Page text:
On May 16, 1996 Admiral Jeremy Michael Boorda shot himself dead. He was then serving as the Chief of Naval Operations of the US Navy. He joined the US Navy as an enlisted sailor and was the first to rise to this high rank. Admiral Boorda killed himself to spare his service further ignominy when a investigation carried out by the Newsweek magazine found that he was wearing certain decorations on his uniform which he was not entitled to wear. The investigation by a journalist, David Hackworth, revealed that Admiral Boorda was wearing two Combat Distinguishing Devices on the Navy and Marine Corps Commendation Medal and Navy and Marine Corps Achievement Medal service ribbons on his uniform and that he was not entitled to wear them. The Admiral killed himself fearing more adverse publicity for his Navy. He could have waited for official inquiries to exonerate him but he did not do so. He knew what he had done. Accused of an illegal act, he took what seemed to him as a honourable way out.
On February 26, 2014, Admiral DK Joshi, Chief of Naval Staff of the Indian Navy resigned after a spate of accidents hit the navy causing damage to a large number of surface and submarine vessels. There has been plenty of adverse publicity in the media following these accidents and the fear that more lives had been lost in the immediate accident turned out to be the last straw for him. Admiral Joshi could well have taken the other route for this controversy. He could have sacked some fairly senior Naval officers for their failure to exercise adequate control over their fleet. But Admiral Joshi chose to take blame like a Captain of a ship. Like Admiral Boorda, he too felt that his honour was at stake. And while there are debates raging on the culpability of the bureaucrats and politicians, he has left his service proud as indeed left his reputation unsullied.
One cannot but help compared the acts of these two honourable men with what re-course a former Indian Army Chief of Army Staff took when faced by an alleged act of illegality committed against him. Gen VK Singh had been aggrieved fairly early in his career by what he found to be an incorrect appreciation of his date of birth. He correctly represented against the anomaly as he understood it to be and asked for redressal. He did not get any. Ultimately, having achieved a fairly senior rank and finding himself to be well on his way to the highest rank and appointment, he acquiesced. Till be because the Chief of Army Staff.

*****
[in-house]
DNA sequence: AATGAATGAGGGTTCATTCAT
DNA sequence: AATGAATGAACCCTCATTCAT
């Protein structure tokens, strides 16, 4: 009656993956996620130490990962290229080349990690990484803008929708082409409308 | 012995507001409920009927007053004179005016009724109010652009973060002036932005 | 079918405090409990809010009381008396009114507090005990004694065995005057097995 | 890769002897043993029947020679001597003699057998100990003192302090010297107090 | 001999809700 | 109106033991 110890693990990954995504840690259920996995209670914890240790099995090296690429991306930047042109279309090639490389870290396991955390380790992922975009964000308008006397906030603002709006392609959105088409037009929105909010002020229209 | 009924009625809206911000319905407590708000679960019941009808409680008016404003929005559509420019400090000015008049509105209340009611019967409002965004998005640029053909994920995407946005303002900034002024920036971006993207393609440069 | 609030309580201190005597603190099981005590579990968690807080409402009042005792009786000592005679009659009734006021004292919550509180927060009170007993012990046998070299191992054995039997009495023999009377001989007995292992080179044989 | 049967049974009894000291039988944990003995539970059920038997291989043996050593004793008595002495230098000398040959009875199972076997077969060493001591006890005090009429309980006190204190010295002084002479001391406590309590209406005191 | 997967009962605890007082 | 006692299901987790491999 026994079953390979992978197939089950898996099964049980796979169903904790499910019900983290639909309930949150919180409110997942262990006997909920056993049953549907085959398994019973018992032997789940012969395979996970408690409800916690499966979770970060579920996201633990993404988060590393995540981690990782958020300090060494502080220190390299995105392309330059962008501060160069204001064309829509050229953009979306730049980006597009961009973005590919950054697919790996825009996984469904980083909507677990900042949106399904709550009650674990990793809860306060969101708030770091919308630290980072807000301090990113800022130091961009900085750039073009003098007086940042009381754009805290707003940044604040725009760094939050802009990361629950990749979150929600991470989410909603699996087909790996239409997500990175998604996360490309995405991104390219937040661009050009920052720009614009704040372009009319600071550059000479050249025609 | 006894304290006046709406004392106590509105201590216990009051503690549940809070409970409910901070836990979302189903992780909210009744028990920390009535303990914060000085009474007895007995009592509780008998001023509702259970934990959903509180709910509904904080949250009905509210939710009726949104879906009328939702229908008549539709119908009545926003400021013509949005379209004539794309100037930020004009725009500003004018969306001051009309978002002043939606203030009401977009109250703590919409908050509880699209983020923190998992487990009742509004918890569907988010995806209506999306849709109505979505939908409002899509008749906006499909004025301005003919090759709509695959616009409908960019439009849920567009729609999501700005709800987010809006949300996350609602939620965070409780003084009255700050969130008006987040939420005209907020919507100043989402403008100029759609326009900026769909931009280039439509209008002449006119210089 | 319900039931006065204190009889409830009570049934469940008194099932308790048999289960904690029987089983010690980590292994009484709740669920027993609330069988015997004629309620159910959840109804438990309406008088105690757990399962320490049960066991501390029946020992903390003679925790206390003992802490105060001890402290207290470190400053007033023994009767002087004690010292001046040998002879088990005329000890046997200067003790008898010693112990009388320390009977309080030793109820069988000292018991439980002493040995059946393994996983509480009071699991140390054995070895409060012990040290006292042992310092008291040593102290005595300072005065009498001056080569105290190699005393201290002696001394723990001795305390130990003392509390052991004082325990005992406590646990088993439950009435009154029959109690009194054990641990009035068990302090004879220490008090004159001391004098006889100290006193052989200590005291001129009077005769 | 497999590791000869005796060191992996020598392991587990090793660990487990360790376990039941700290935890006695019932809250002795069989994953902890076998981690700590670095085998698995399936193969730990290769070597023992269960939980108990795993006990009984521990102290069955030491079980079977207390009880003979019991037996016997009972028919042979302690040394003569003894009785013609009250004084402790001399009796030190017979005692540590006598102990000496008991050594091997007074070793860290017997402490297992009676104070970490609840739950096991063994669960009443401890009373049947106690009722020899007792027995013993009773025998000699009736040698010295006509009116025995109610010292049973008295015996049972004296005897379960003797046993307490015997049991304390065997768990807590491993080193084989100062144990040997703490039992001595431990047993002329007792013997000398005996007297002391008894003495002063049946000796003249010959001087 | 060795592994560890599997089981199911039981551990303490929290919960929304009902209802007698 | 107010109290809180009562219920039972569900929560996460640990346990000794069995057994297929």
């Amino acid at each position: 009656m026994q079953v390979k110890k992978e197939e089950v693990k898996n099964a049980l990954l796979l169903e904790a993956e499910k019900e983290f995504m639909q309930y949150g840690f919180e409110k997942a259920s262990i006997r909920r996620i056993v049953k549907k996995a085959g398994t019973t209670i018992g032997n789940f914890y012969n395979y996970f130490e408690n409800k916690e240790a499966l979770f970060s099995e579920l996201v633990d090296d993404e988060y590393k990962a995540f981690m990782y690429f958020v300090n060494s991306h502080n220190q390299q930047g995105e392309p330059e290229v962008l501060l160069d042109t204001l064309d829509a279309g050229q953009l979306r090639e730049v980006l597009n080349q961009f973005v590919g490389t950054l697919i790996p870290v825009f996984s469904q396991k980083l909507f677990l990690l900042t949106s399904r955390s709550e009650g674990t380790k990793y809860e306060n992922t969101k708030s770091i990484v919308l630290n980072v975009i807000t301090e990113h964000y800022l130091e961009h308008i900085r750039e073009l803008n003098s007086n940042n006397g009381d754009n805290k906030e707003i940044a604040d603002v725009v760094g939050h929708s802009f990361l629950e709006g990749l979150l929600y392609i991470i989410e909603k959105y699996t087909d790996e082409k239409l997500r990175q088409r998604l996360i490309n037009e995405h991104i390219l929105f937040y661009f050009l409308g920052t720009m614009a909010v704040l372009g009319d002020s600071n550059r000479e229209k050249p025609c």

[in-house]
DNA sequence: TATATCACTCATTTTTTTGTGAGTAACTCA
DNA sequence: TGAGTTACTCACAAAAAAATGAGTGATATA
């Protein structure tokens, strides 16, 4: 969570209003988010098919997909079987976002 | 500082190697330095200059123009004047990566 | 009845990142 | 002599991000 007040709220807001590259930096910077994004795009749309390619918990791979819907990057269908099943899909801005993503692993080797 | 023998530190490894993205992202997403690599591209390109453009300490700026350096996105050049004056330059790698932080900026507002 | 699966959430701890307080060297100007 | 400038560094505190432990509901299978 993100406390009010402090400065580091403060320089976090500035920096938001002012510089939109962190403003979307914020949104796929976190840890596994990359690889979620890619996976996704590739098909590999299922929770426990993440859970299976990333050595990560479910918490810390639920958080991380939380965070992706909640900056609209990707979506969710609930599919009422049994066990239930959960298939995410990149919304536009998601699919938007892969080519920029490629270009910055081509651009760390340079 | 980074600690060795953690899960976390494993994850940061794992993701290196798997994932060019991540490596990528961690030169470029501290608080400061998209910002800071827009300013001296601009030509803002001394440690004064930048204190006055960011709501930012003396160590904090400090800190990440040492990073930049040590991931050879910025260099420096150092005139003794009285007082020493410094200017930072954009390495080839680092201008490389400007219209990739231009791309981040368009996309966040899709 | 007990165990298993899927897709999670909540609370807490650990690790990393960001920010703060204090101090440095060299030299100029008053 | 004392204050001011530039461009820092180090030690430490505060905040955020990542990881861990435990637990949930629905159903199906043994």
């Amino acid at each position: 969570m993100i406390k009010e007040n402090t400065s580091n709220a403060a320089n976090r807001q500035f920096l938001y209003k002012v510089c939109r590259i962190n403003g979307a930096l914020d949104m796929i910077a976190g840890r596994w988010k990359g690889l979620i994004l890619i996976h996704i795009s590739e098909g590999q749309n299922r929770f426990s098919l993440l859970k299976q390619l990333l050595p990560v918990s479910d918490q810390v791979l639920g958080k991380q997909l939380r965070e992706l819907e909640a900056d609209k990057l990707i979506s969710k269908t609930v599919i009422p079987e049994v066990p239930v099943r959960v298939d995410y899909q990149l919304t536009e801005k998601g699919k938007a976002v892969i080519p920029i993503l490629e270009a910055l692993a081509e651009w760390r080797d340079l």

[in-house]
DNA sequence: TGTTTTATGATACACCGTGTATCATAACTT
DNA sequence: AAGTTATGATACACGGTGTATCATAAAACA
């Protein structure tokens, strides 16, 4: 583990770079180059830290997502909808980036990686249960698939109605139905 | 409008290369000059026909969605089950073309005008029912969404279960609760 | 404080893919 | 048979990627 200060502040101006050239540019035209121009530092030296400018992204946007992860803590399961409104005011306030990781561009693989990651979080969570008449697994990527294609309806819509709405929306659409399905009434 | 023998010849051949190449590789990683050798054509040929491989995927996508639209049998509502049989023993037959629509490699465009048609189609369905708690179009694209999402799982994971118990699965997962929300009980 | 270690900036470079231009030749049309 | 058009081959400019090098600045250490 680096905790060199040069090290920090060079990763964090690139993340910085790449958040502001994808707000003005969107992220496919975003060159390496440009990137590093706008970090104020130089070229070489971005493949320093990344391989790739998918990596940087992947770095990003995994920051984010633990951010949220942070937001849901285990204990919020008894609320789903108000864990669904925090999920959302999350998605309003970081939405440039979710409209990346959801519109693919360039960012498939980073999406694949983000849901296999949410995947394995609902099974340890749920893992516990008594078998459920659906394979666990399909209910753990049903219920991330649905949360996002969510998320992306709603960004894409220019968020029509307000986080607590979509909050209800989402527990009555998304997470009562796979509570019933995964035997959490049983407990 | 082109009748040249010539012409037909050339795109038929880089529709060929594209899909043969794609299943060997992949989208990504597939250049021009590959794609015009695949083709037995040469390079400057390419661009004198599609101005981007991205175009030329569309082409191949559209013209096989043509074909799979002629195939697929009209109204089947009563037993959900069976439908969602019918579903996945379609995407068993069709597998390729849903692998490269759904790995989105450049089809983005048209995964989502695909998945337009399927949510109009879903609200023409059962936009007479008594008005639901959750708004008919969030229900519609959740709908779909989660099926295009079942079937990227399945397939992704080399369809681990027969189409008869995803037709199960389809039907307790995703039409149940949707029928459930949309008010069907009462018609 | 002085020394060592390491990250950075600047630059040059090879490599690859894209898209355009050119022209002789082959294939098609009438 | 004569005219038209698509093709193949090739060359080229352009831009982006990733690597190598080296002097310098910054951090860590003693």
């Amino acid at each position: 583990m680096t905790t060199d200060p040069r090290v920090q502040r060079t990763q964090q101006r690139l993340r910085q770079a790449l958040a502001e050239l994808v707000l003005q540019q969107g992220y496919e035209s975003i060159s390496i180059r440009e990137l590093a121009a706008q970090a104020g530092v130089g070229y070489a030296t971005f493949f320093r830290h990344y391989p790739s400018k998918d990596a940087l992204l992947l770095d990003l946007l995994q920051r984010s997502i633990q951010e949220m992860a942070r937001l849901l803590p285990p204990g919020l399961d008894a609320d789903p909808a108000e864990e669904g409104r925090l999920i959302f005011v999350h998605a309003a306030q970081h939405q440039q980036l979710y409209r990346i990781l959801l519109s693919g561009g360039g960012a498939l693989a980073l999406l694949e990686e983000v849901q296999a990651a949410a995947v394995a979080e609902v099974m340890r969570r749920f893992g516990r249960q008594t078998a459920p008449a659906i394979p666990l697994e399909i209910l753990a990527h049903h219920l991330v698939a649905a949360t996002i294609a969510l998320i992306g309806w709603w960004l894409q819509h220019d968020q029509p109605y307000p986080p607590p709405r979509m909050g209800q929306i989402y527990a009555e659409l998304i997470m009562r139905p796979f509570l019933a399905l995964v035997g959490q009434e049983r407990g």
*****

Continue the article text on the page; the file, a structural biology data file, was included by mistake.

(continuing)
And then he represented again to the government. A highly debatable act at that high level of seniority, yet he did so. And once again his representation was turned down. Now here was his chance to take the honourable way. If he believed himself to be correct, he should have immediately resigned and shown his commitment for what he believed to be right. But no, he went on to challenge the government in the Supreme Court which led many to conclude that he was running after ten extra months in service.
I cannot interpret this in any different manner but that Gen VK Singh missed the chance to be known as a trailblazer for posterity in the Indian Army. Just as General Thimayya, for all his brilliant qualities, is still remembered more for having withdrawn his resignation under pressure from Nehru, Gen VK Singh, for all his sterling qualities, will also be remembered for having taken his government to court as the Chief of Army Staff.
Men in uniform are synonymous with men of honour. Till they prove it otherwise. Admiral Joshi has proven that he is a man of honour. He has foregone 17 more months in service. He may have been criticized for his handling of the spate of accidents but his final act as the Navy Chief deserves our salute.
Fare Winds and a Following Sea, Admiral.